Hello! It’s that special time of year that excites me more than any other—no, not Christmas, it’s the Bradford International Film Festival. This is the festival’s 18th year, and recently our beloved Pictureville Cinema has celebrated its 20th Anniversary, but for other reasons, this festival is an especially interesting one.
Co-Directors Tom Vincent and Neil Young take the helm for the first time; the festival has a new brand and sponsor, and a new approach to its audience. A greater emphasis has been placed on making the festival interactive and inclusive for the public. In among the regular cinema screenings there are performances, social events, and activities for families.
I will be around most days of the festival, watching whatever takes my fancy. If you wish to follow my cinema exploits or meet up to chat about what you’ve been watching, find me on twitter @JamieCross.
How I Filmed the War + Conference
I often find the first film you attend of a festival sets the tone for the rest. Thankfully I wasn’t disappointed, and this double-bill was a bold and intriguing choice.
First up was Norbert Pfaffenbichler’s Conference, which compiled a montage of screen images of Adolf Hitler. This experimental piece conveys the constructed nature of one of history’s most notorious figures, without using any dialogue. Pfaffenbichler shows images of Hitler as villainous, evil, grotesque, and even funny; being confronted with clips of Hitler from Downfall one moment and Monty Python the next evoked quite contradictory feelings, and forced me to ask questions of my long-held notions.
How I Filmed the War is Yuval Sagiv’s investigative piece into the 1916 First World War propaganda film The Battle of the Somme. Using extracts from that film, director Geoffrey Malins’ autobiography, academic journals, and footage from the film, Sagiv questions the biased nature of this ‘documentary’ and Malins’ motives.
This film is near silent with only an ambient soundtrack to pace the narrative. Text excerpts tease the voyeuristic self; being denied footage of any ‘action’ forces a parallel between our (the audience, and Malins’) mutual desire for conflict. How I Filmed the War explores the authenticity and motivation behind historical documents and how they are received. Is History written by the victors?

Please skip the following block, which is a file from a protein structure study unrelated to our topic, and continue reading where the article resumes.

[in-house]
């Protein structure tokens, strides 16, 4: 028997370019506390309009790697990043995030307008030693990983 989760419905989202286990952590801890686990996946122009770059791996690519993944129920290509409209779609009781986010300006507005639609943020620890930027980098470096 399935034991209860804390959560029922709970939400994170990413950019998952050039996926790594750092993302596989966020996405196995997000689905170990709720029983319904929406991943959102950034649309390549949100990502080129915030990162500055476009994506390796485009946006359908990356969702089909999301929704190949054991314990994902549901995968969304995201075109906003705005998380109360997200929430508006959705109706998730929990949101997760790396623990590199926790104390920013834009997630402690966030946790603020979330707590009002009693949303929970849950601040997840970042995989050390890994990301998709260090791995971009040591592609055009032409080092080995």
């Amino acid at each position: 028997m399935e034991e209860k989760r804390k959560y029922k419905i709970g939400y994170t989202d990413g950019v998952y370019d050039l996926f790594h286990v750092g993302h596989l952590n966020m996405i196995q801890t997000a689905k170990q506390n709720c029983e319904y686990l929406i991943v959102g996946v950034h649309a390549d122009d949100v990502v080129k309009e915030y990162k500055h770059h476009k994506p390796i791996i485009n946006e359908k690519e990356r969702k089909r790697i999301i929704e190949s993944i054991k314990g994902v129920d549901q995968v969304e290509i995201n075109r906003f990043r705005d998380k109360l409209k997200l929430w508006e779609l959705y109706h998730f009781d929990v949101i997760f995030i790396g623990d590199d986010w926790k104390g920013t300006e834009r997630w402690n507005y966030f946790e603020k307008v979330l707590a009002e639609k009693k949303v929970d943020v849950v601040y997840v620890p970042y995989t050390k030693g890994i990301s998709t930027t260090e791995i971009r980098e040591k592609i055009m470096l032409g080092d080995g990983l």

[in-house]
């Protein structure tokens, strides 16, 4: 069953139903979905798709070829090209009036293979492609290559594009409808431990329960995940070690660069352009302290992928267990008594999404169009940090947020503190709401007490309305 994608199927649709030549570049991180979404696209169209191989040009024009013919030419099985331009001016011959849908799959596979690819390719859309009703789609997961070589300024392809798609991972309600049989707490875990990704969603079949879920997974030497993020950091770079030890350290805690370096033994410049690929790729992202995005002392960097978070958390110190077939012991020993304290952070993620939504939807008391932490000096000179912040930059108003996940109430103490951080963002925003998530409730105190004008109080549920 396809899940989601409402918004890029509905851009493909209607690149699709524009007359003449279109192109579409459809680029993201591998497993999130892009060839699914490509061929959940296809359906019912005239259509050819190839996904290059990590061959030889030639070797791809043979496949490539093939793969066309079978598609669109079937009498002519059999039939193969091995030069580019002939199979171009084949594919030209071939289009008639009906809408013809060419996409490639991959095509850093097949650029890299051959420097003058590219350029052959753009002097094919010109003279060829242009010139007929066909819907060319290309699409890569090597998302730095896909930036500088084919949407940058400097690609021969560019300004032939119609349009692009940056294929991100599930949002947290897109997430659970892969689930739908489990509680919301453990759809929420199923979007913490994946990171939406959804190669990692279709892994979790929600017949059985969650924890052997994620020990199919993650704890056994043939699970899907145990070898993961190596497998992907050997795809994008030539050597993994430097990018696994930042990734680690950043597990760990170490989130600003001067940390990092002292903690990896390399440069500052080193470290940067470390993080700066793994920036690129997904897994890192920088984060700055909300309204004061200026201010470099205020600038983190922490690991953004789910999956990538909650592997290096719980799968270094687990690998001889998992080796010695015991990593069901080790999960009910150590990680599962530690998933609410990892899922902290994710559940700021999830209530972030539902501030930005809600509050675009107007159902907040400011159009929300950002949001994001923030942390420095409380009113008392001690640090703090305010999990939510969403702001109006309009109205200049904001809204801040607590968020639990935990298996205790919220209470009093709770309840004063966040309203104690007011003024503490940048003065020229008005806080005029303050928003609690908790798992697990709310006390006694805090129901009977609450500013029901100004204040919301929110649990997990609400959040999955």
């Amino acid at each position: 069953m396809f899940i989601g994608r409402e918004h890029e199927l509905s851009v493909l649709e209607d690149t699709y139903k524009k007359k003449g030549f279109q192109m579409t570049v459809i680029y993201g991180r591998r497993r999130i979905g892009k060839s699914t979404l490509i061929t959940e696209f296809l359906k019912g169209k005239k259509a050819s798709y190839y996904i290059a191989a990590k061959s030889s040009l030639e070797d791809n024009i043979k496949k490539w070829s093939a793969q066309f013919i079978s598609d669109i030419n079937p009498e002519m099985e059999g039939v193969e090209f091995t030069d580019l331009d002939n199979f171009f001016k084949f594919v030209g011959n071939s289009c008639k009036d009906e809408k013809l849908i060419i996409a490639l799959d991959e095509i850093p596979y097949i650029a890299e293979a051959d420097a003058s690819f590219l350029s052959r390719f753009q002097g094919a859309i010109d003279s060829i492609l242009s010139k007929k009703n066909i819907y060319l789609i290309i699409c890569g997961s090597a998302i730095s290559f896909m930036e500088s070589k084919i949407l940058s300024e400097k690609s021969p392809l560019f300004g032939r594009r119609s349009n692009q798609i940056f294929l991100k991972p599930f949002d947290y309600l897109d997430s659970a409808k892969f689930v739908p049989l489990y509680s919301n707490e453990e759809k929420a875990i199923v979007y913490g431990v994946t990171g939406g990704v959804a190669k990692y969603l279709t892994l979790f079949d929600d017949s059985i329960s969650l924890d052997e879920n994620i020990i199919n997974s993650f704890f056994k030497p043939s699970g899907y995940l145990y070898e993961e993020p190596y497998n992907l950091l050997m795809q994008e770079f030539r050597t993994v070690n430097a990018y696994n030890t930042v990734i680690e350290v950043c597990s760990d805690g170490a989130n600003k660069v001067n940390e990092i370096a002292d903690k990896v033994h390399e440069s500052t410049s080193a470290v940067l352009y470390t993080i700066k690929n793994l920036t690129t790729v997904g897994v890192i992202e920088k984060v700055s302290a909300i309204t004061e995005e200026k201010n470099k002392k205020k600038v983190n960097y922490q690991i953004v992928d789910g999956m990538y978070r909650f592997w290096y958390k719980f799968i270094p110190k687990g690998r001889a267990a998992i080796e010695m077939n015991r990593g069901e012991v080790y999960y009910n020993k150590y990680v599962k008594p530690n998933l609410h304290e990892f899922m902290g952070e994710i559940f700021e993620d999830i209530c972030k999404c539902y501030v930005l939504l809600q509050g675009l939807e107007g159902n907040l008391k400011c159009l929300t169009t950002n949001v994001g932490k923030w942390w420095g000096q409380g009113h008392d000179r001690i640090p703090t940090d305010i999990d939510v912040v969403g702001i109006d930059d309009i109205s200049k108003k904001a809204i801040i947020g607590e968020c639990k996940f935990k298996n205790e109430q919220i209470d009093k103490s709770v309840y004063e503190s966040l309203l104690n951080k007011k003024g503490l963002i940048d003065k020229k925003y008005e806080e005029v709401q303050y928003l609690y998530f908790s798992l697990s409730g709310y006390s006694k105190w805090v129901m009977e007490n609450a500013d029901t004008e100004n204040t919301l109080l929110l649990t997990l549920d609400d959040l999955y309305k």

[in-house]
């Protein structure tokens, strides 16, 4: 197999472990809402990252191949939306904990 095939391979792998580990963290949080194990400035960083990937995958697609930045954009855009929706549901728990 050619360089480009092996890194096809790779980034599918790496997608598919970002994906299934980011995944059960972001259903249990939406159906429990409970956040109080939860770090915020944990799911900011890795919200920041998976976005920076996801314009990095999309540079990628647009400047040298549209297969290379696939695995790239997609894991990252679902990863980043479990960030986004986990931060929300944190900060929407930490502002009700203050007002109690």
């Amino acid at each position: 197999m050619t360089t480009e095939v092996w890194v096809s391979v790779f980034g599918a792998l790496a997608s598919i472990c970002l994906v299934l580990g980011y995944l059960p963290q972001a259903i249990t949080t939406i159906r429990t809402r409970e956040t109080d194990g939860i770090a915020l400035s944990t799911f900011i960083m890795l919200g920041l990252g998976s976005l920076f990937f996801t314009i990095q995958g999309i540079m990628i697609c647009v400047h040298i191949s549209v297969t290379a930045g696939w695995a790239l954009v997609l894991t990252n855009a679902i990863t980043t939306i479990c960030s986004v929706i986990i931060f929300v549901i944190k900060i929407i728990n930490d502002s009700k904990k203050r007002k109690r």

We Are Poets
This film follows six hopefuls from Leeds Young Authors as they enter poetry slam competition ‘Brave New Voices’. Representing the UK in one of the world’s most prestigious poetry slam competitions, they travel all the way to Washington to compete in an international arena. Each poet has their own reasons and motivations for entering the competition and using poetry as their outlet.
Having seen the film it’s easy to see why it has been doing well at festivals, winning the Youth Jury at Sheffield Doc/Fest and wowing the audience at Leeds Young People’s Festival. It is an energetic, passionate film that shows us the transformational power of spoken poetry. The film was followed by a Q&A with Alex Ramseyer-Bache, Daniel Lucchesi, and one of the poets from the film (sorry, I’ve forgotten his name—can anyone remind me?)
They were keen to convey their conviction that poetry is a form of expression, and that it increases in popularity when society feels oppressed; it is a way of dealing with the current issues in a public and emotive fashion. We were treated to some live poetry from one of the schools Leeds Young Authors work with. It was the perfect close to a film that challenged my pre-conceived and misguided perceptions of poetry, and most importantly made me care about the plight and dedication of the poets involved.
Juan of the Dead + Bobby Yeah
I came in half-way through short film Bobby Yeah after sprinting from We Are Poets. I’ve tried to tell the programmers that they should consult me about what I want to watch before scheduling films, but they don’t seem to listen *sigh*. The only way I can describe Bobby Yeah is: a Jan Svankmajer film on acid. Go see it and decide for yourself.
I have been eagerly awaiting the chance to see Juan of the Dead since November. It screened at Leeds International Film Festival’s infamous Day of the Dead, where I was working, so I didn’t get to see the film, but I saw the audience reaction on the way out. Praise was high, and it won the Fanomenon Audience Award.
After that Fanomenon screening, I briefly met the director, Alejandro Brugués, who is a charming, witty character; this film is a reflection of his personality: funny, charming and self-assured.
Set in Cuba, this is a zombie film with a difference. Instead of panicking in the face of certain doom, what does Juan do? He sets up a business: ‘Juan of the Dead. We kill your loved ones’. Trapped with an eclectic mix of social misfits, Juan must try to get them through hordes of ravenous zombies, while making some cash along the way. This is a real crowd-pleaser, making some very dry and loving observations on Cuba along the way. As long as you don’t mind a bit of blood and gore, go see it.